Composites continue to grab a bigger share of the wood decking market, and now they are taking on a look inspired by high-end tastes: the multicolored, exotic pull of tropical hardwoods. Some manufacturers say this streaked style will become the norm.

WALK THESE PLANKS: clockwise from left, Fiber Composites stepped up production capacity to keep up with demand for its tropical flooring lines; Trex Brasilia line will get a new hue and a grooved board this spring; TimberTech's Floorizon line features three new colors. "The tropical look is very warm, very rich," says Sue Snuggs, product manager for Weyerhaeuser. "It's the next evolution for composite decking."

Composite decking that combines wood and plastic "will provide the strongest growth opportunity" in decking materials through 2011, says a report by the Freedonia Group, an industry research firm. Wood decking will remain the most popular choice, and in that segment, tropical hardwoods will lead in gains, the report says. So it is no surprise that products flaunting both trends are becoming popular.

"We've seen some really good growth," says Craig Sherrett, marketing director of Fiber Composites, whose newest tropical line is fiberon Tropics. "We're adding more production capabilities to keep up with the popularity." Fiber Composites also offers tropical colors, teak, and cypress through its WeatherBest line.

Greg Nelson, who works in sales at John S. Wilson Lumber Co. in West Friendship, Md., says TimberTech's tropical colors are "taking off pretty well." Last year, TimberTech introduced two new Earthwood Plank color options, tropical teak and tropical rosewood.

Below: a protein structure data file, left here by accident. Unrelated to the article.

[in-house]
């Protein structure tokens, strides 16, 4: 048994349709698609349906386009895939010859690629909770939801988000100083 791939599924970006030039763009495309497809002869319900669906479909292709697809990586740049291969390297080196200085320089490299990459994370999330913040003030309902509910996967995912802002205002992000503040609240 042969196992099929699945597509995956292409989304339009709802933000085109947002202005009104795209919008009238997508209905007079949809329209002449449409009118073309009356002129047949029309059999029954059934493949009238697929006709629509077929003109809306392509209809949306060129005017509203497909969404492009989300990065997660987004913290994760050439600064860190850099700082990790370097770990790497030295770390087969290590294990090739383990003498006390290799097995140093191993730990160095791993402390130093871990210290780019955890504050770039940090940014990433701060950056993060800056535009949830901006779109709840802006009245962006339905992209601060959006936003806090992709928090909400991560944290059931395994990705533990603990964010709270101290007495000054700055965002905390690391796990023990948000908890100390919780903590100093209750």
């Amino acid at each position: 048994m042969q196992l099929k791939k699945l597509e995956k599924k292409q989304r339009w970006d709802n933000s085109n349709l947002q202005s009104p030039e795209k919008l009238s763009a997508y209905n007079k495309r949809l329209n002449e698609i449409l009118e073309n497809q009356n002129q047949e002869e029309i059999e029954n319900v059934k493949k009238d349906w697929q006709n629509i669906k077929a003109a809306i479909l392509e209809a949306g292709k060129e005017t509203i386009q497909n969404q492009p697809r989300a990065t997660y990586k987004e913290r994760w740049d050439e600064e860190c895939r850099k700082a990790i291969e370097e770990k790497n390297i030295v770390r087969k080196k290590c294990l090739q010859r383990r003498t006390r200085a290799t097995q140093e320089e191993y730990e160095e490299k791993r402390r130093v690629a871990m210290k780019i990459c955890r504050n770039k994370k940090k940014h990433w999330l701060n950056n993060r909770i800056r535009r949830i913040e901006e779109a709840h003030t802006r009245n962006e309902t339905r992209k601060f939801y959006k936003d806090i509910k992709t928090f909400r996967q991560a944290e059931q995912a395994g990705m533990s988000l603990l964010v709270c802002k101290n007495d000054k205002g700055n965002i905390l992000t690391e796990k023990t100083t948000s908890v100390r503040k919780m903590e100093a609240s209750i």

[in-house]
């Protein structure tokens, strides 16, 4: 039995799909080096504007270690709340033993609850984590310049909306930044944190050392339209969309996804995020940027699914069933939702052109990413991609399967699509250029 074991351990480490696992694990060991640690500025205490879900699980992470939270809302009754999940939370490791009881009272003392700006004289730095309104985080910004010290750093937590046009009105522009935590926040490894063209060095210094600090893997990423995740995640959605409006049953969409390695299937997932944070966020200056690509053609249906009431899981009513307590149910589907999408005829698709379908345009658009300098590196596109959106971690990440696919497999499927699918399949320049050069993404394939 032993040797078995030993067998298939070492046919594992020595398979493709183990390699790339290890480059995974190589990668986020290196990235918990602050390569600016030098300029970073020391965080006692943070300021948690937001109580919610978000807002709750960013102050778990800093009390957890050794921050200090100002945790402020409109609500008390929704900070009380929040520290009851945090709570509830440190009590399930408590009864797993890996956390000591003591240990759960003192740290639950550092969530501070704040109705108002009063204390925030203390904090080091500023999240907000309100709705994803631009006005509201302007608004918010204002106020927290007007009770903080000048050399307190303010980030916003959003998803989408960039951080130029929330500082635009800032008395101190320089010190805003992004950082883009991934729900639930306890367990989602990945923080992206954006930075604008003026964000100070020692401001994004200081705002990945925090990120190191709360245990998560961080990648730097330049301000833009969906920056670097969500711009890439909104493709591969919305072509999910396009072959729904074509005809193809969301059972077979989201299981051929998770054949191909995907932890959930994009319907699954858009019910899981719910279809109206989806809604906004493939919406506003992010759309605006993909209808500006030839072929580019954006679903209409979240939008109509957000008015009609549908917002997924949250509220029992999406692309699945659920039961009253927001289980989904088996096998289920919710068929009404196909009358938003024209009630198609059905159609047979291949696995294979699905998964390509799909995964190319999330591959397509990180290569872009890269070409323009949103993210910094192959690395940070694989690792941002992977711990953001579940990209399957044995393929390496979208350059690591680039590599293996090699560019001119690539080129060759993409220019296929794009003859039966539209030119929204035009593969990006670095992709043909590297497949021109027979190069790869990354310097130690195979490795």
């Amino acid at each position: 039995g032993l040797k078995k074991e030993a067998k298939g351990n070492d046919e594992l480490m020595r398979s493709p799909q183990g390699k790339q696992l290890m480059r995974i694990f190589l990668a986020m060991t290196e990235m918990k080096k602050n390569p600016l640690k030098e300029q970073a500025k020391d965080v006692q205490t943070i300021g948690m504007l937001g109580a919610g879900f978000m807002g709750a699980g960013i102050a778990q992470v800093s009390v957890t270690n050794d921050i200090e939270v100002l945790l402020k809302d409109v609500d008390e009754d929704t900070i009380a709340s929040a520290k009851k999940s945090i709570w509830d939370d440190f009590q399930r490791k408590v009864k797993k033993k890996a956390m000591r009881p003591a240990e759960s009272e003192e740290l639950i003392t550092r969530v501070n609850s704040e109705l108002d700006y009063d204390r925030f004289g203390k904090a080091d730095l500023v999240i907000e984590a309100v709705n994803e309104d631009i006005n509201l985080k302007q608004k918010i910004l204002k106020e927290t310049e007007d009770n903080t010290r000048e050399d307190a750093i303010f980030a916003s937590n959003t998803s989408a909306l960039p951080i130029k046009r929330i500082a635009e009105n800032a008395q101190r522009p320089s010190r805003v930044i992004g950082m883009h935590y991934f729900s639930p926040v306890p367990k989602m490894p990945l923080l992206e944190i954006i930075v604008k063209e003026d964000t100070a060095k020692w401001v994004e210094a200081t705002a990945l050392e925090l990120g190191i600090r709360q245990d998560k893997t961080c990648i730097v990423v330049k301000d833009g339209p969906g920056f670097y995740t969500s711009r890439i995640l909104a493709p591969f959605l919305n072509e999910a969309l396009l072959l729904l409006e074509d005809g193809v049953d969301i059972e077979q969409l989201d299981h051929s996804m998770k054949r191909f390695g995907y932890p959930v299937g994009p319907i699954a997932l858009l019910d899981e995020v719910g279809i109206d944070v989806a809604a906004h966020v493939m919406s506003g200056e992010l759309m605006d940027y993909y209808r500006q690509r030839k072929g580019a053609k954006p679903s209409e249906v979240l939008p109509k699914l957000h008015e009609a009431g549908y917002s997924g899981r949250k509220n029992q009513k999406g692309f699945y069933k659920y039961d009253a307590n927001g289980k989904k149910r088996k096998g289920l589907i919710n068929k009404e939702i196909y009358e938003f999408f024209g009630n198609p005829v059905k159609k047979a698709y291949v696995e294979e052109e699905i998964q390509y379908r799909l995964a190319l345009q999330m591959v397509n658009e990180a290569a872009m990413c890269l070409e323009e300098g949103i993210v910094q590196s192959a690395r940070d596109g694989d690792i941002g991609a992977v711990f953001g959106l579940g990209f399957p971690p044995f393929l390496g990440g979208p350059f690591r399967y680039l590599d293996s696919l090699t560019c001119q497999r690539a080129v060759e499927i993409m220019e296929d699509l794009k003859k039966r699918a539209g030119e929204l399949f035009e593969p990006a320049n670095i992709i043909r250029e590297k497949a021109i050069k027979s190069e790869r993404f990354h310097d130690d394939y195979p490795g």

"It's just completely different in the way that they have done the mixture of colors," says Nelson. "People want to get away from that plain, dull, single color." This year, TimberTech added three tropical colors to its Floorizon line of decking board, which has a six-inch plank surface.

Tropical hardwoods, such as teak, ipe, and tigerwood, have a variety of colors within each board. So instead of just having one color, tropics composites' lines sport different hues, often with streaked patterns. Many manufacturers try to make those patterns random or at least have a high level of variation. This is what the makers say give tropical-style composites a more realistic look than monochromatic counterparts.

Monarch says its Exotics line of composite decking looks more like tropical hardwoods because of a color process that makes each deck board unique. MoistureShield composite decking's Rainforest Collection of tropical colors also features no two boards that are alike, the maker says.

"It's the same as in nature," Sherrett says. "If you put wood down on a deck, the grain patterns are all over the place. As far as manmade stuff goes, people say it's going to be tough to get that randomness. That's what we've achieved with our tropical line."

However, this randomness means dealers that carry these decks should think about using larger displays. Smaller previews just don't show the variety, makers say.

"Because no two boards are alike, you can't just look at a foot," says Scott Fedor, senior decking product manager for Trex. "We encourage people to build a small deck, six-by-six feet."

Trex will release a new color and a grooved board with a hidden fastener for its tropical line, Brasilia, in April. The new color, espresso, will feature a mahogany base with dark streaking. The Brasilia line already includes two colors, a Designer Series railing line, and fascia board.

"We're putting a lot of energy around this segment because, one, it's growing, and, two, we want to keep adding innovation to our company," Fedor says.

–Victoria Markovitz